and enabled the identification of barriers to employment for single
parents. The report found that parents remain in low-pay and unemployment
due to: a lack of affordable childcare; the operation and monetary levels
of benefits and tax credits; the characteristics of low-paid jobs.
Key researchers and positions held at the institution at the time of the
Professor Ron McQuaid — Director the Employment Research Institute. 1999
— August 2013; Dr Matthew Dutton — Research Fellow, 2006 — present (2013);
Vanesa Fuertes — Research Assistant, 2004 — present (2013); Dr Colin
Lindsay — Research Fellow, 1999 — 2010; Sue Bond — Research Fellow. 1999 —
2012; Dr Valerie Egdell — Research Fellow, 2010- present.
References to the research
3.1 McQuaid, R.W. and C. Lindsay (2002) ``The Employability Gap':
Long-term Unemployment and Barriers to Work in Buoyant Labour Markets',
Environment and Planning C:- Government and Policy, 20, 4, 613-628.
(Google Scholar citation count: 45) (Web of Science times cited: 21)
3.2 Lindsay, C., McCracken M. and McQuaid, R.W (2003) `Unemployment
Duration and Employability in Remote Rural Labour Markets', Journal of
Rural Studies, 19, 2, 187-200. (Google scholar citation count: 50) (Web of
Science times cited: 15)
3.3 McQuaid, R. W. and Lindsay, C., (2005) The concept of employability.
Urban Studies, 42 (2). pp. 197-219. (Google scholar citation count: 243)
(Web of Science times cited: 66)
3.4 Lindsay, Colin, McQuaid, Ronald W and Dutton, Matthew (2007) New
approaches to employability in the UK: combining `human capital
development' and `work first' strategies? Journal of Social Policy, 36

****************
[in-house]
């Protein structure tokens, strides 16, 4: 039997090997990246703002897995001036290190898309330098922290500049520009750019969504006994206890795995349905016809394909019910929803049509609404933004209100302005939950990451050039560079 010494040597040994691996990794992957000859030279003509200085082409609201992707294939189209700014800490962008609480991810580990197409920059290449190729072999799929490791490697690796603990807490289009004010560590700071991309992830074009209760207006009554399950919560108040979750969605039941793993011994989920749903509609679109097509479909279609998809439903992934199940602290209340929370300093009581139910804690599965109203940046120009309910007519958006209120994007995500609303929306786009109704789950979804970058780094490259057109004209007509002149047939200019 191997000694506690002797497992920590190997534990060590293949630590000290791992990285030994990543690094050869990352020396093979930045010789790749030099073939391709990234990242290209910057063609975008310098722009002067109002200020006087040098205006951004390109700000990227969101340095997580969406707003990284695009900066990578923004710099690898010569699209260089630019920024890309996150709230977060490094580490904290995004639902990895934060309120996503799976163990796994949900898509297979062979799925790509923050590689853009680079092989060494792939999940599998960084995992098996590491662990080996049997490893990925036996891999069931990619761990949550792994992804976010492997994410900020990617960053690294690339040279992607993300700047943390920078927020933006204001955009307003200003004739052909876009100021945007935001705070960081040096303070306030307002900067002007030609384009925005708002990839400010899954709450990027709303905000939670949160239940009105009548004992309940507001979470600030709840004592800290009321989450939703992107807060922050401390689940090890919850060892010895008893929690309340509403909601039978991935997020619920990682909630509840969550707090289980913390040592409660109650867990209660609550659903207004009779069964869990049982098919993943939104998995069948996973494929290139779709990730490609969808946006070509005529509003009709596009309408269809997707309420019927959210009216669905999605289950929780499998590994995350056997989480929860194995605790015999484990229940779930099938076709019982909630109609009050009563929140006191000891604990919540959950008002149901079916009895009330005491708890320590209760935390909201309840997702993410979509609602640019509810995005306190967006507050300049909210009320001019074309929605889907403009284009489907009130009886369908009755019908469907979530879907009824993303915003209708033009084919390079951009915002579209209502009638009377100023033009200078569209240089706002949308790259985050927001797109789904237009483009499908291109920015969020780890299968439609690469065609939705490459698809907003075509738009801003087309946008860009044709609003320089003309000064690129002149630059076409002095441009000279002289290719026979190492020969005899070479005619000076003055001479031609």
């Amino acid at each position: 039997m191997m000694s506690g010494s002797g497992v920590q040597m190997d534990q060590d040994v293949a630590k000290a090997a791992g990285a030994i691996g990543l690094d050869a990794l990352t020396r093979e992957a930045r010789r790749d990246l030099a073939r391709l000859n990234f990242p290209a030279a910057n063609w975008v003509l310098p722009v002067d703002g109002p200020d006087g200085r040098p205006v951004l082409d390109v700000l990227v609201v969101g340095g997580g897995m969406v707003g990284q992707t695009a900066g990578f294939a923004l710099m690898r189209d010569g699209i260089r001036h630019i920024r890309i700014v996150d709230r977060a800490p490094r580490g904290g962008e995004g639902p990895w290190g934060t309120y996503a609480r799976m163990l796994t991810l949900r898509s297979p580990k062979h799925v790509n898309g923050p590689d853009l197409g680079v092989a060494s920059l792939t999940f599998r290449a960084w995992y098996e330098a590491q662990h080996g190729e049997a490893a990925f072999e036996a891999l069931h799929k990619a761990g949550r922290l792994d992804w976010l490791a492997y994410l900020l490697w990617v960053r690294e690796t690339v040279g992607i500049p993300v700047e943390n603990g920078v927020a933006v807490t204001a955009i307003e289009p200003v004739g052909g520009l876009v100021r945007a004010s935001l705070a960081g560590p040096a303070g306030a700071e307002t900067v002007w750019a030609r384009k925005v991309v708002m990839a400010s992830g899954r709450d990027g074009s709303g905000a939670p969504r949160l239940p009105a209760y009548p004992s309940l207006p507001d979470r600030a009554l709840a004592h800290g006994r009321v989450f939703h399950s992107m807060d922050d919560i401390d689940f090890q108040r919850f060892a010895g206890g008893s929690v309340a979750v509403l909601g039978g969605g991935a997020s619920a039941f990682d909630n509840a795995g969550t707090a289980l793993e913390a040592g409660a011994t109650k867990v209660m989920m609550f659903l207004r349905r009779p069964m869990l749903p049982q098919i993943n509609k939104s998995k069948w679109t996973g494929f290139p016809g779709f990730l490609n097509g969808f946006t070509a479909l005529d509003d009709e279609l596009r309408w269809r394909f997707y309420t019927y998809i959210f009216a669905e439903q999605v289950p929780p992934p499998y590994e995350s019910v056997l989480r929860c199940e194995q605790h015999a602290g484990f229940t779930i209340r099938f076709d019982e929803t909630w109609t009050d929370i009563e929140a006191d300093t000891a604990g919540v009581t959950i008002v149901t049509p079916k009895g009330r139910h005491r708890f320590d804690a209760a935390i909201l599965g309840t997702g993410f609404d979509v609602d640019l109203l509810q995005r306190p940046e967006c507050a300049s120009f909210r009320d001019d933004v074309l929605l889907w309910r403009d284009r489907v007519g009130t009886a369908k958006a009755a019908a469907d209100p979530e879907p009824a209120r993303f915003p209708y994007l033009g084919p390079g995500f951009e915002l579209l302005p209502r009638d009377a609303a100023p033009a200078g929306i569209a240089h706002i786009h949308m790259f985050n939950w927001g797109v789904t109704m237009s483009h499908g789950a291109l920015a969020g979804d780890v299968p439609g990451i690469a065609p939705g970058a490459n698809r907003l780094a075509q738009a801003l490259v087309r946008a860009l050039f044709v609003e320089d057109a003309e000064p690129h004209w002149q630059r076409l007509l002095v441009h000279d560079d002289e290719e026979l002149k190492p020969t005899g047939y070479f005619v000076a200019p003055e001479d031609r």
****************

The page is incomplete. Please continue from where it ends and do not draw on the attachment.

(4). 539-560 (Google scholar citation count: 57) (Web of Science times
3.5 Lindsay, C, McQuaid., RW., Dutton, M., (2008) 'Inter-agency
co-operation and new approaches to employability'. Social Policy and
Administration, 42 (7). pp. 715-732 (Google scholar citation count: 20 )
(Web of Science times cited: 8)
Grant award: Evaluation of the Working for Families Fund 2004 - 2008.
Scottish Government. Total Award £229,725
Grant award: How can parents escape recurrent poverty? Joseph Rowntree
Foundation. Total award £38,404.00
Grant award: Best Practice in Inter-agency Co-operation — Department for
Enterprise and Learning, Northern Ireland. Total award £44,597
Details of the impact
The impact of the research is evident in changes to public policy in
Scotland and Northern Ireland on improving employment outcomes for
disadvantage groups specifically lone parents, carers and those with low
levels of qualifications. For people seeking a return to the labour
market, there has also been a positive impact on quality of life by
improving access to employment The ERI designed and implemented a
Management Information System for WFF that was used to analyse data on
clients registered on the programme. This enabled the ERI to provide
real-time feedback to local authorities responsible for delivering the WFF
programme. The continuous evaluation and collation of data by the ERI
enabled monitoring of client progress and the identification of relevant
forms of support required by WFF clients. The ERI conducted training
events for local authority key workers with responsibility for WFF
implementation that enabled workers to maximise the impact and reach of
the programme. The ERI's role contributed to 53% of all WFF clients
(13,594) achieving a hard outcome (e.g. a move into work or training) and
a further 13% (3,283) achieving other significant outcomes (e.g.
improvements in employability or increased confidence). Downstream of the
policy process, the ERI evaluation was able to cite evidence from lone